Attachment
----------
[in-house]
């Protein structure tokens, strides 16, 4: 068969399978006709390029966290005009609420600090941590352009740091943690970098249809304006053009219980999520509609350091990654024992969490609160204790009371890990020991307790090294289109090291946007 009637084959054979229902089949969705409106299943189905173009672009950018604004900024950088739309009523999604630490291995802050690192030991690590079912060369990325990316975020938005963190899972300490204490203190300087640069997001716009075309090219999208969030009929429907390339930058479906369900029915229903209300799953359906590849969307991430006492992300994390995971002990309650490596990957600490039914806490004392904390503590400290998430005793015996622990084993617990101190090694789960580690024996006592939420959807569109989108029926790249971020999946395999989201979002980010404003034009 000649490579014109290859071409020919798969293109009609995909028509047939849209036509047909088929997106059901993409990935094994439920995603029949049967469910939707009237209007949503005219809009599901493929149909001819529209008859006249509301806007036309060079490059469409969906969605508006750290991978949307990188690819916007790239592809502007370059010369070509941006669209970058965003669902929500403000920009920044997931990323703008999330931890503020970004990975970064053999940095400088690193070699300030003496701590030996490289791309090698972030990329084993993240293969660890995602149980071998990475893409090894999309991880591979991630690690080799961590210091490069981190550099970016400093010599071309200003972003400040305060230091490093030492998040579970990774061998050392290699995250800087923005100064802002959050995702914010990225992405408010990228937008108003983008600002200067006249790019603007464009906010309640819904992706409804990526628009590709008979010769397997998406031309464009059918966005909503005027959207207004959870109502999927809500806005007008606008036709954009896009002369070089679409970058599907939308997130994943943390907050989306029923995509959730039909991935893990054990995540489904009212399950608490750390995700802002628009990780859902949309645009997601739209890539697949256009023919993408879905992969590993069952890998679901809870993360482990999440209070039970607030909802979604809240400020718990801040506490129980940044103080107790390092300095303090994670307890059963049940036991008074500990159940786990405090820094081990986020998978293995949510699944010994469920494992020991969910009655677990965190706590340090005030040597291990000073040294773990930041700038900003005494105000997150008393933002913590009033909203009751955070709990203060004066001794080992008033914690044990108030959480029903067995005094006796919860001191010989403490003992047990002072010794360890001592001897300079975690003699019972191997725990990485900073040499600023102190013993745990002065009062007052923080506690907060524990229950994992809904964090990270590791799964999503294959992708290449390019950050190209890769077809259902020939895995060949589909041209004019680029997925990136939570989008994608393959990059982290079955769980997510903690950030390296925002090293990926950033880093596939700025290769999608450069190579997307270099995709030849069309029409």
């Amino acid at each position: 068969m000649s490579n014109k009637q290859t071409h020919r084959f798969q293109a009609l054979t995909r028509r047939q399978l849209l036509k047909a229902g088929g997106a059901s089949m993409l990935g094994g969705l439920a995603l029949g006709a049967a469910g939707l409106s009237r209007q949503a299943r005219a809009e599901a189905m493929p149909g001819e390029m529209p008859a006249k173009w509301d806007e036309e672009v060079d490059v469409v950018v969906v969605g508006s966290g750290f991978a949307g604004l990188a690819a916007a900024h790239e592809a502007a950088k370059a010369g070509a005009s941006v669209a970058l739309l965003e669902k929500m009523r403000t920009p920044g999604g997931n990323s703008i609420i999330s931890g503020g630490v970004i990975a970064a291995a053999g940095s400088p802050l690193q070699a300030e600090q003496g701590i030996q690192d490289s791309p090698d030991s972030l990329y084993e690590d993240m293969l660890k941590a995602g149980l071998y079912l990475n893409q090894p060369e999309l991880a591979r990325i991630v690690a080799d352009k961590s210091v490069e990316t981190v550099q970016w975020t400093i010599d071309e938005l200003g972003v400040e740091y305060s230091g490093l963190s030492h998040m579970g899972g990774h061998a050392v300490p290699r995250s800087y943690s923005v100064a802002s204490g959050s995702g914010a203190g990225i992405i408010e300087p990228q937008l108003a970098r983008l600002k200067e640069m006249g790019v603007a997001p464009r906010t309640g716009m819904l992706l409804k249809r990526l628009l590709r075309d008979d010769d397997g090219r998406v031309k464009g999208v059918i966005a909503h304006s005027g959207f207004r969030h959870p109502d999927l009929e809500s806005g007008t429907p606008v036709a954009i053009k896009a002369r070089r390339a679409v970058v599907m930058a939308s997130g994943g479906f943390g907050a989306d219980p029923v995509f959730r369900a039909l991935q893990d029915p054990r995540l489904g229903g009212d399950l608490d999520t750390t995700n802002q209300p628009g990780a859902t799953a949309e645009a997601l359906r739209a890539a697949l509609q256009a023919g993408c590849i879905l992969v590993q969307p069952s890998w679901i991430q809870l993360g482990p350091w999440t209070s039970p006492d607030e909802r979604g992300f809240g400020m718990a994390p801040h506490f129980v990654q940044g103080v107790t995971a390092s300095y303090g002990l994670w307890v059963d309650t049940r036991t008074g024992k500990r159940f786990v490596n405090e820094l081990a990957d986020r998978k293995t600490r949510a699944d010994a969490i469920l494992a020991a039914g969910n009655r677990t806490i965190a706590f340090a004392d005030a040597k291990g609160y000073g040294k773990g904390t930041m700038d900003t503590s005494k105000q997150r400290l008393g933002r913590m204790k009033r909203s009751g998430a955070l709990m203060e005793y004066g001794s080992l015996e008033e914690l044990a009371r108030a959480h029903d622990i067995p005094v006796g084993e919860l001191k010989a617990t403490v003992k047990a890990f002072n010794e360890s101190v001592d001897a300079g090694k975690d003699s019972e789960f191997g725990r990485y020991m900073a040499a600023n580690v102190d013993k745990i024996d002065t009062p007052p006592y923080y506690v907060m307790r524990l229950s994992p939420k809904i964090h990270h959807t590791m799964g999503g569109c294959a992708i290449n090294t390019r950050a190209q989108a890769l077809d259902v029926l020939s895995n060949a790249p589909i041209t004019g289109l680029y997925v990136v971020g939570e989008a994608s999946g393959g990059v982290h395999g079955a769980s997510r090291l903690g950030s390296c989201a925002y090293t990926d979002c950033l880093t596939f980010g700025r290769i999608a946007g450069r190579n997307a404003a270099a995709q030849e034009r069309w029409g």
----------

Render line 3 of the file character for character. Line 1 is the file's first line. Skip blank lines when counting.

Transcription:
């Amino acid at each position: 068969m000649s490579n014109k009637q290859t071409h020919r084959f798969q293109a009609l054979t995909r028509r047939q399978l849209l036509k047909a229902g088929g997106a059901s089949m993409l990935g094994g969705l439920a995603l029949g006709a049967a469910g939707l409106s009237r209007q949503a299943r005219a809009e599901a189905m493929p149909g001819e390029m529209p008859a006249k173009w509301d806007e036309e672009v060079d490059v469409v950018v969906v969605g508006s966290g750290f991978a949307g604004l990188a690819a916007a900024h790239e592809a502007a950088k370059a010369g070509a005009s941006v669209a970058l739309l965003e669902k929500m009523r403000t920009p920044g999604g997931n990323s703008i609420i999330s931890g503020g630490v970004i990975a970064a291995a053999g940095s400088p802050l690193q070699a300030e600090q003496g701590i030996q690192d490289s791309p090698d030991s972030l990329y084993e690590d993240m293969l660890k941590a995602g149980l071998y079912l990475n893409q090894p060369e999309l991880a591979r990325i991630v690690a080799d352009k961590s210091v490069e990316t981190v550099q970016w975020t400093i010599d071309e938005l200003g972003v400040e740091y305060s230091g490093l963190s030492h998040m579970g899972g990774h061998a050392v300490p290699r995250s800087y943690s923005v100064a802002s204490g959050s995702g914010a203190g990225i992405i408010e300087p990228q937008l108003a970098r983008l600002k200067e640069m006249g790019v603007a997001p464009r906010t309640g716009m819904l992706l409804k249809r990526l628009l590709r075309d008979d010769d397997g090219r998406v031309k464009g999208v059918i966005a909503h304006s005027g959207f207004r969030h959870p109502d999927l009929e809500s806005g007008t429907p606008v036709a954009i053009k896009a002369r070089r390339a679409v970058v599907m930058a939308s997130g994943g479906f943390g907050a989306d219980p029923v995509f959730r369900a039909l991935q893990d029915p054990r995540l489904g229903g009212d399950l608490d999520t750390t995700n802002q209300p628009g990780a859902t799953a949309e645009a997601l359906r739209a890539a697949l509609q256009a023919g993408c590849i879905l992969v590993q969307p069952s890998w679901i991430q809870l993360g482990p350091w999440t209070s039970p006492d607030e909802r979604g992300f809240g400020m718990a994390p801040h506490f129980v990654q940044g103080v107790t995971a390092s300095y303090g002990l994670w307890v059963d309650t049940r036991t008074g024992k500990r159940f786990v490596n405090e820094l081990a990957d986020r998978k293995t600490r949510a699944d010994a969490i469920l494992a020991a039914g969910n009655r677990t806490i965190a706590f340090a004392d005030a040597k291990g609160y000073g040294k773990g904390t930041m700038d900003t503590s005494k105000q997150r400290l008393g933002r913590m204790k009033r909203s009751g998430a955070l709990m203060e005793y004066g001794s080992l015996e008033e914690l044990a009371r108030a959480h029903d622990i067995p005094v006796g084993e919860l001191k010989a617990t403490v003992k047990a890990f002072n010794e360890s101190v001592d001897a300079g090694k975690d003699s019972e789960f191997g725990r990485y020991m900073a040499a600023n580690v102190d013993k745990i024996d002065t009062p007052p006592y923080y506690v907060m307790r524990l229950s994992p939420k809904i964090h990270h959807t590791m799964g999503g569109c294959a992708i290449n090294t390019r950050a190209q989108a890769l077809d259902v029926l020939s895995n060949a790249p589909i041209t004019g289109l680029y997925v990136v971020g939570e989008a994608s999946g393959g990059v982290h395999g079955a769980s997510r090291l903690g950030s390296c989201a925002y090293t990926d979002c950033l880093t596939f980010g700025r290769i999608a946007g450069r190579n997307a404003a270099a995709q030849e034009r069309w029409g």